Hello Resin Experts! I'm new and joined to get some more information for resin casting. I am a knife/sword maker and am looking to start casting handle scales and blocks. I've bought these in the past, but as with most things, if I can do this myself, I want to learn. So my general question to you all is what would your suggestion be for a starter kit for casting knife scales/blocks, which will be used for knife/sword handles. So, I would need material, which will cure very hard, be able to be machined, and for more aesthetic purposes, possesses a nice gloss appearance. Thank you in advance for any suggestions that you may give, but I'll also thank you AFTER as well.
High Strength 2 RTV silicone/rubber ...wont be so apt to distort like the High Strength 3 where pouring resin is concerned.
RC 3 Resin .....I used this stuff to fill a void/ reinforce a dead bolt in my home ....once cured it was as if I poured concrete in the wall....the stuff is that hard/ dense.
I have done some machining on the RC 3 resin pieces that I have cast.....1:25 scale auto motive....I use a variable speed Dremel tool to drill, sand, grind, groove and cut the resin pieces.....again, even the smaller pieces are dense/hard enough to do this to. I would not hesitate to take a die grinder or jig saw to a large piece.
The poured resin will not posses a nice gloss appearance...but it is obtainable. Some the pieces that I pour come out smooth enough to shoot some color paint on with out having to prime. If the piece is not smooth or not smooth enough for paint, heres what I have done. After allowing the pieces to completely cure,I first shoot the pieces with a sandable primer....you can use either a hobby paint (model cars) or use regular automotive primer in a spray can....even if the can doesn't say sandable on it , you can either wet or dry sand. The primer base coat fills the porous surface of the resin piece. Once you have primed and sanded to your satisfaction, go ahead and shoot what ever color you want.....keep in mind the smoother the primed surface is, the glossier appearance you will have with your final coats of color. Don't try and get your desired color in one or two coats....a few light coats of color will end up looking better in the end.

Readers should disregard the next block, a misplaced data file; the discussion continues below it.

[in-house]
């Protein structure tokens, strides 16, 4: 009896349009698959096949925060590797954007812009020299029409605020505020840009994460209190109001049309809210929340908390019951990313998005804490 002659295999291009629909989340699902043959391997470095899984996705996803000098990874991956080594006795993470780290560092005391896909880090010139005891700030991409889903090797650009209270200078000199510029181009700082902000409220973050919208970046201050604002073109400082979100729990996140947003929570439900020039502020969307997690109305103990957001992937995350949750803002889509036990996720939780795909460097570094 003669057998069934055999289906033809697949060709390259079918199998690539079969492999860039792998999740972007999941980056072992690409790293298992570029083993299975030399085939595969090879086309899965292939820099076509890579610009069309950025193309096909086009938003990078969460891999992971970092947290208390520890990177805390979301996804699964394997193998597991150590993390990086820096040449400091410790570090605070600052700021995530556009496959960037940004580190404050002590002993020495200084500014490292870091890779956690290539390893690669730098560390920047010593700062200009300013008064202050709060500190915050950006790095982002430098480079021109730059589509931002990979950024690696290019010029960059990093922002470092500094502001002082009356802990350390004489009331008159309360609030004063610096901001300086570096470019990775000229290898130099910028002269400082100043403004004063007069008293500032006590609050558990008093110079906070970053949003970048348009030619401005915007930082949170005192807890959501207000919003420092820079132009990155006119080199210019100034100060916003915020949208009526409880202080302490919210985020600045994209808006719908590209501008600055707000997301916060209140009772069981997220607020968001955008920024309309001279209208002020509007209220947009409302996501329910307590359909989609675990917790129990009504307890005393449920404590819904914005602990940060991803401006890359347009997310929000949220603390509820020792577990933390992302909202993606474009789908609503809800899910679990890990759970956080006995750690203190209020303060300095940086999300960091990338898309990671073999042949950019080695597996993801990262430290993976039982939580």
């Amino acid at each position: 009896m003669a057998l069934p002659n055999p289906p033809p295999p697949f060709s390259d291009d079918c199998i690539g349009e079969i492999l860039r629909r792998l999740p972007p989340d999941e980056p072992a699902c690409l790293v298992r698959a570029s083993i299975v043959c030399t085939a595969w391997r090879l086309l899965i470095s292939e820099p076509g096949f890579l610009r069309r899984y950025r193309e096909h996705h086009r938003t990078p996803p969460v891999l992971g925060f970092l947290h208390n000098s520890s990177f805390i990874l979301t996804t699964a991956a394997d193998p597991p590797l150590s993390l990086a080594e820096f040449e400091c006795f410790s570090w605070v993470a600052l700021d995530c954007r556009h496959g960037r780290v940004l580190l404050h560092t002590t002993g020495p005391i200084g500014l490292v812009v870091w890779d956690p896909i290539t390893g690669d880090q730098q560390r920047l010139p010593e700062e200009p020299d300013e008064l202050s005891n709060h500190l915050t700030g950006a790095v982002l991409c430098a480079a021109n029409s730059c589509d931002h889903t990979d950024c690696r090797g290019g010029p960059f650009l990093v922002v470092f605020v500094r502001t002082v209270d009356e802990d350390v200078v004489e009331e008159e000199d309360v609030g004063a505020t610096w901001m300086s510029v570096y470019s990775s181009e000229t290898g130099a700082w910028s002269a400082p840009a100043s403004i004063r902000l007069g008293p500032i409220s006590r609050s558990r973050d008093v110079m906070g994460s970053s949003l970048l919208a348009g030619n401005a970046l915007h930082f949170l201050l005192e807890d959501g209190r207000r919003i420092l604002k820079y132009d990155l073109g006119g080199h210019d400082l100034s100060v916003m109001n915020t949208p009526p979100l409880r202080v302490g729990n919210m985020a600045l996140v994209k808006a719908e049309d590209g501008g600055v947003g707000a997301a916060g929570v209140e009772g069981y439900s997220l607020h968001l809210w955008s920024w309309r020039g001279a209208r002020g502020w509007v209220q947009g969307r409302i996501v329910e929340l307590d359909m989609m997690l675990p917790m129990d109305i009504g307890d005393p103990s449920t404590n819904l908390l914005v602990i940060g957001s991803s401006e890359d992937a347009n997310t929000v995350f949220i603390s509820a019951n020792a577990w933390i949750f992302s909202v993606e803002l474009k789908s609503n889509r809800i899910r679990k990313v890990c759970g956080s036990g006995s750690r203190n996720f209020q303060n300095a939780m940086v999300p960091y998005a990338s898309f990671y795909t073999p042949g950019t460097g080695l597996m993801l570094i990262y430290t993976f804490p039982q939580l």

If you air brush, do the same as I described above, just remember to thin the paint. I decant what I need into a siphon bottle and shoot light coats.
I was going for a Gold Anodized appearance on these valve covers...the valve covers are a RC 3 pour, no primer paint, no sanding, just shot them with Rust-oleum Metallic Gold out of a rattle can. I was in a hurry and the resin pours came out smooth, so I didn't bother to prime and sand.
Also if you "dedicate" a mold box to keep the mold itself in while you pour, it will help keep the mold stable too. I use solid mold boxes when I pour a mold where a consistent shape matters then when I'm ready to pour the resin, I put the mold back into the original mold box then pour the resin. Most of my molds like this are made in clear plastic cups so I can see that the mold itself is fully and evenly seated in the cup before I pour the resin. I do this for two piece molds, one piece molds where the back is flat doesn't need it - like the apple mold with the flat back below.
For anything that needs all sides (like a handle), it never hurts to have extra support. Also when you sand/machine the RC-3, be sure to either have a dust mask on or a fan blowing on your back to blow the dust away from you in a well ventilated area. It won't really smell but that dust isn't a good thing to breath if you can help it.
Post by carol - Alumilite Corp on Jul 6, 2018 12:24:23 GMT -5
That car is awesome Brian, Notoes is right!! I don't need to check this forum it's in good hands! A wealth of knowledge in this forum, sharing trials and tribulations. Most of time ending in a successful application with the help of you all!